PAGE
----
• Kent Garshwiler permalink
        July 6, 2011 5:06 am


        “Giving back” is a term being used by Philanthropists as a way to express their gratitude for their success back to their communities to inspire new philanthropists.

        “Giving back” is interpreted by grammar as taking what you have and by guilt handing it to the next person. It is “Giving” that means sharing. “Giving back” is carries a “negative” undertone that something or someone is wronged. “Giving” is just an action.

        Poor people in ignorance of this simple “grammar” assume that the “rich Philanthropists” must “Give Back”. In many ignorant minds “Giving Back” assumes that they “stole” something and they must hand the things back to someone that it originated from the start. is a Philanthropist website to “give” time and other things to (back) to the community from which the person or persons originated.

        Ignorant people don’t understand the grammar and assume the owning of what the rich person has as wrong when in fact the person just worked very hard at something while others sat on their rear ends. “Tax the rich…they all stole our money!….come on people…Wake up!

        Government controls who has the money. The Government can take it by force and can throw you in jail for stealing.

        If someone is “Rich” and “stolen the money” from the “Poor” then the government is either in on the stealing or knows there are a lot of ignorant people out their who don’t know some people worked to get their money.

        It is nice to see Philanthropists “give” their time to (back) less fortunate people, but using “Giving Back” together as a statement creates the notion that your success should come with a cost even if no one helped you. Many great people had no help in their success and others have had help.

        I am going to assume that some people stuck on this “giving back” notion believe that the entries in a book thanking people for their help in writing a book is “giving back” rather than “giving” credit to those they respect.

    • September 2, 2011 12:36 pm

      Wow. I never interpreted “giving back” as having negative connotations. I never thought it implied that a company “stole” anything. I thought it just implied an acknowledgment that the company doesn’t live in a vacuum, that part of its success might lie in the talent of local workers, support of the community (perhaps through tax breaks), and/or the customers who recognize the quality of their product or services and pass the word. I thought it implied a symbiotic relationship, a genial cycle of passing on value and wealth. You give, you give back, you give….

  2. June 24, 2011 11:50 pm

    The preamble to the declaration of independence is fine. It covers everything of merit in your statement and ignores the rest.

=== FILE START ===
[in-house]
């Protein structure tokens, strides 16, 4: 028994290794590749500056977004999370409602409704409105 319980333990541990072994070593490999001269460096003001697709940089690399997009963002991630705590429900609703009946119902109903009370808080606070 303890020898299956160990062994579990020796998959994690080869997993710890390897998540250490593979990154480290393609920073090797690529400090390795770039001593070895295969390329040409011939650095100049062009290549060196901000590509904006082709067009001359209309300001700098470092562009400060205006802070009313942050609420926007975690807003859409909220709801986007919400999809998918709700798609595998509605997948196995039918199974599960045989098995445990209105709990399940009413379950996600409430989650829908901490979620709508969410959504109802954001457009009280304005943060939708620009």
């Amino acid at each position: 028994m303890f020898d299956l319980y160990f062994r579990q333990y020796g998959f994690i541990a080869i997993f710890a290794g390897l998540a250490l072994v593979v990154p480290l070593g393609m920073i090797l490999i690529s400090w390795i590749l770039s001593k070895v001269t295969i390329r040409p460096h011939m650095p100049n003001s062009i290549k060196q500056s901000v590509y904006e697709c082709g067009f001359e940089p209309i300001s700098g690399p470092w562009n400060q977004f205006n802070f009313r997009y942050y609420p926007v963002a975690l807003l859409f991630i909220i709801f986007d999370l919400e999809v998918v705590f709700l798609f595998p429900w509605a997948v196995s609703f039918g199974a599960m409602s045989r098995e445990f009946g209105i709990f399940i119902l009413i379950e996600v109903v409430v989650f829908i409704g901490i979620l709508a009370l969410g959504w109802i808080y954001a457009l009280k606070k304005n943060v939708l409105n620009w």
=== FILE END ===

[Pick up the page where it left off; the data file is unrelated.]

“Give me your tired, your poor,
    Your huddled masses yearning to breathe free”

    This nation is exceptional – contrary to the belief of its current president, not because of an abundance of resources, some blessing of god, or the munificence or might of our government. It is exceptional because of its people. This is the land of opportunity, where people come to breath free.

    All government power even the power to do good is paid for in freedom.

    • June 25, 2011 12:41 pm

      dhlii: I’d be willing to bet that a lot of unemployed Americans would be willing to sacrifce the eight extra hours of freedom they currently enjoy each day for the chance to find meaningful work, even if Uncle Sam is the employer.

      • Priscilla permalink
        June 27, 2011 8:38 am

        True, Rick, but those “gubmint” jobs come at a great cost to all of us. If they are not truly necessary, then they are just additions to the bloated and corrupt system that we are trying to reform. Why not have Uncle Sam focus on reviving the private sector, by removing unecessary regulations and red tape, streamlining the corporate tax code, so that loopholes are removed, every corporation pays their fair share (i.e. even favored companies like GE), and reining in big unions, so that they cannot prevent companies like Boeing from creating thousands of jobs in right-to-work states like South Carolina……….

      • R.H. permalink
        June 27, 2011 9:02 pm

        I have to agree with that, Rick. I’ll do anything to work and feel like I’m doing something, rather than spend 8 hours, on top of the 16 other free hours worrying about how I’m going to dust myself off and get back in the workforce.

        As far as the “giving back”, I view it differently. It’s not PC. It’s called giving back to the community that directly or indirectly gave you the tools, guidance, and opportunity to be successful. If being charitable is considered PC, then we shouldn’t be caring for our own families, neighbors, and individuals.

        We might as well be Russia, circa 1920.

      • June 30, 2011 12:01 pm

        Priscilla: I agree with you about the need for corporate tax reforms and restrictions on the power of unions, but until the private sector starts seriously hiring again — in THIS country, as opposed to overseas — we’ll need temporary FDR-style public programs to provide jobs for the unemployed. We can’t wait any longer. Too many people have been out of work for too long; we can’t afford to be purists about capitalism at this point (at least moderates and the unemployed can’t). The work programs would certainly be more productive and less wasteful than welfare, food stamps or unemployment checks.

      • June 30, 2011 12:10 pm

        R.H.: Agreed… It’s a sad commentary on business in America when a noble sentiment emanating from the private sector should be considered suspect (or PC) by fellow capitalists. In fact, there’s a grassroots movement among “progressive” businesses (yes, I’m sure all the stereotypes apply: picture a cafe in Burlington, Vermont run by Birkenstock-wearing NPR listeners) to be good citizens in the course of making profits. They call themselves “B” corporations (as an alternative to the “A” corporations, I guess). And I say more power to them!